POV-Ray : Newsgroups : povray.pov4.discussion.general : POV-Ray is "PIEware" : Re: POV-Ray is "PIEware" Server Time
23 Jun 2024 23:29:21 EDT (-0400)
  Re: POV-Ray is "PIEware"  
From: Bald Eagle
Date: 18 Apr 2024 13:35:00
Message: <web.662158a818d5960295196c9d25979125@news.povray.org>
"ingo" <nomail@nomail> wrote:

> Go, go, go ;) Maybe also get al the bounding boxes (min- max_extent) of the
> object so one does not have to test every ray against every object. But, before
> you know you are writing a ray-tracer within a ray-tracer, within a ray-tracer
> ....

:D  I've already started writing the raytracer within a raytracer to figure out
the inverse transform sampling that clipka wanted for lighting.

> POV-Ray has so many usable internal data that are not available to the user.
> I've manipulated the radiosity proces by rendering an image with the radiosity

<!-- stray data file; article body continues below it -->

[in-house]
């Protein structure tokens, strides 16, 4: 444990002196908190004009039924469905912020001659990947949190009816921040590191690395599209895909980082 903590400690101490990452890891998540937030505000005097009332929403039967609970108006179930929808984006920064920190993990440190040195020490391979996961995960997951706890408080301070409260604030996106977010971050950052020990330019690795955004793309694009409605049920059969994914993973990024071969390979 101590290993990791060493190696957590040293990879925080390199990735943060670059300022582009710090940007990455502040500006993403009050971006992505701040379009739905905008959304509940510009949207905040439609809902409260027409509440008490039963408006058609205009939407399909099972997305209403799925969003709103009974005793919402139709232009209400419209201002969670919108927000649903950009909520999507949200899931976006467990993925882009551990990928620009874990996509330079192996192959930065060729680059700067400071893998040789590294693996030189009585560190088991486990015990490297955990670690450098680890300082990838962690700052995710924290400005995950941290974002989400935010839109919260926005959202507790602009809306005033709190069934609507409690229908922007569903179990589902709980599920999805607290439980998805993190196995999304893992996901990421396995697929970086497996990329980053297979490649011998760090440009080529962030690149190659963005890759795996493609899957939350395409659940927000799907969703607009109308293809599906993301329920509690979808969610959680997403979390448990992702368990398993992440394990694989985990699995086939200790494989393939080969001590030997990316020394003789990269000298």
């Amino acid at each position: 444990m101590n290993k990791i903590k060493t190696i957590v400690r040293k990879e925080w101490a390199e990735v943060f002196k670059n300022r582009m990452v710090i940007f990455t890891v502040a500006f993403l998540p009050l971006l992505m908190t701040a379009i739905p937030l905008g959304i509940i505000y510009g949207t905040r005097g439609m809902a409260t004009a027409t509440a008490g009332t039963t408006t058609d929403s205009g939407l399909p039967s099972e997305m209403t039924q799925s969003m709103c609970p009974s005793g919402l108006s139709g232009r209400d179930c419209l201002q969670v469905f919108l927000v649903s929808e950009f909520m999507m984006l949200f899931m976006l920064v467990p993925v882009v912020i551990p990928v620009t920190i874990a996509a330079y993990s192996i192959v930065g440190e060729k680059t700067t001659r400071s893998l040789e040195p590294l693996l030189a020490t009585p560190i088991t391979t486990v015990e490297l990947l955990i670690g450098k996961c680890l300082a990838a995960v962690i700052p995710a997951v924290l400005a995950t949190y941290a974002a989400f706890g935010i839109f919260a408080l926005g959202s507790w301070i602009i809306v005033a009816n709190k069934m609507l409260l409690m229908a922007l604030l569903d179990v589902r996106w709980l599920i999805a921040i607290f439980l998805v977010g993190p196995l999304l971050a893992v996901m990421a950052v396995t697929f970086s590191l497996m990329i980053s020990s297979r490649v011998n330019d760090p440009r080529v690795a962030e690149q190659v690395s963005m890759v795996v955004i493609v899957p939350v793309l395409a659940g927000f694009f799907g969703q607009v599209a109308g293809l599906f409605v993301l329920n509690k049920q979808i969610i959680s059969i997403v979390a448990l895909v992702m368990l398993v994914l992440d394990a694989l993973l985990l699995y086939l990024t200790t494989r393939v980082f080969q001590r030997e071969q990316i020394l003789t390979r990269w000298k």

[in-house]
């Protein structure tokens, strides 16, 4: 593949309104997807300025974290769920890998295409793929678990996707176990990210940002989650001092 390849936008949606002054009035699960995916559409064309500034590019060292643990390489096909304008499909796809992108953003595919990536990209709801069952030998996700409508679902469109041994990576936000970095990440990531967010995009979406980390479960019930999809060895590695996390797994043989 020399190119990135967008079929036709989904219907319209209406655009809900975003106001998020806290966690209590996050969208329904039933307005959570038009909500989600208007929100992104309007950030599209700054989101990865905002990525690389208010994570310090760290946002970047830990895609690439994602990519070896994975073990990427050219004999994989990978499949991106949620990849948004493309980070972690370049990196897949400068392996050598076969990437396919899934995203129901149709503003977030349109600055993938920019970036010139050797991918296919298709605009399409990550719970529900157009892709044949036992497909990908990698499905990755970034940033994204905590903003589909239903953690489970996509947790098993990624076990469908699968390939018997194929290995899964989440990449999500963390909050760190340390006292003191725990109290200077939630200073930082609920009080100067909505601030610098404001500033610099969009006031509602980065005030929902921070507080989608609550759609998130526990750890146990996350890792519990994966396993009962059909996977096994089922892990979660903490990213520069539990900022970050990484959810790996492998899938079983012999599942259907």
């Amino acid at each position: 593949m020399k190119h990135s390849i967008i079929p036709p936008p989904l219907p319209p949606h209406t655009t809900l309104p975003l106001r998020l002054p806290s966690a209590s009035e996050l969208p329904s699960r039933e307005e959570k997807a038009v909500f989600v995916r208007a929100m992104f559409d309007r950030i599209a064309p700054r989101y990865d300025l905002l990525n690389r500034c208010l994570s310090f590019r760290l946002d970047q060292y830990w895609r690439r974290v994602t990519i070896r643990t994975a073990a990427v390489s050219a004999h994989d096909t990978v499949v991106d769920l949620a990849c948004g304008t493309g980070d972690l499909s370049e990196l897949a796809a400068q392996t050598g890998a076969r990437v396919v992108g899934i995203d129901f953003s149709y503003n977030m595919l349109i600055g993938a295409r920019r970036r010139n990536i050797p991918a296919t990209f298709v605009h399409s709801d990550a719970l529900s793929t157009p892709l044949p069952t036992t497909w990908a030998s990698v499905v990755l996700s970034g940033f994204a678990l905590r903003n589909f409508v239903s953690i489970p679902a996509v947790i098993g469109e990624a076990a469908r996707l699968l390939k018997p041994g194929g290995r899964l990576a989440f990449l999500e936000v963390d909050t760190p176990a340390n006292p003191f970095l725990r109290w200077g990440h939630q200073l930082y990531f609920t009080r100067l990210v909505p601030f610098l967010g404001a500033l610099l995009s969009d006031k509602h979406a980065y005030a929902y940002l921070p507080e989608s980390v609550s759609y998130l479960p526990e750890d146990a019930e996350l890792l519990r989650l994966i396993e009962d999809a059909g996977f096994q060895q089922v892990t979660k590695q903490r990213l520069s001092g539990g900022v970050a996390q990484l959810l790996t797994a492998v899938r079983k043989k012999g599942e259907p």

> data from an other image. What if we knew the data file format and can
> manipulate it? Or photon data? Normals, intersection points, mirror things, all
> stuff that's available in OpenGL for shaders.

That's a good point.  We have the source, and Bill Pokorny, Jerome Grimbert, and
others have experience in following the internal workings.  We need to find some
more programmers to help the rest of us get up to speed on how it all works and
how to make edits to the code without breaking too much / everything.

> > Also, I've wanted a custom version of trace () that would return ALL of the

> That is difficult as shapes can have all kind of holes and protrusions.

Correct.  Which is why I think your approach might not work, as it seems to be
(unless I'm missing something) just a variation on my many failed past attempts.

What I'm thinking is that you:
1. shoot a ray with trace () from the camera to the World Coordinates that are
back calculated from the screen pixel position.
2. in the event that you get a Hit, you increment the position farther along the
ray by Epsilon, and initiate a subsequent trace () call.
3. repeat until you get <0, 0, 0> for the normal vector.

That seems like a guaranteed method for getting ALL of the surfaces, down to
pixel-level granularity.

And of course, you could go finer if you wanted / needed to.

The bounding box array is a good idea for partitioning / limiting the number of
trace ()- tests for any given ray.

- BE


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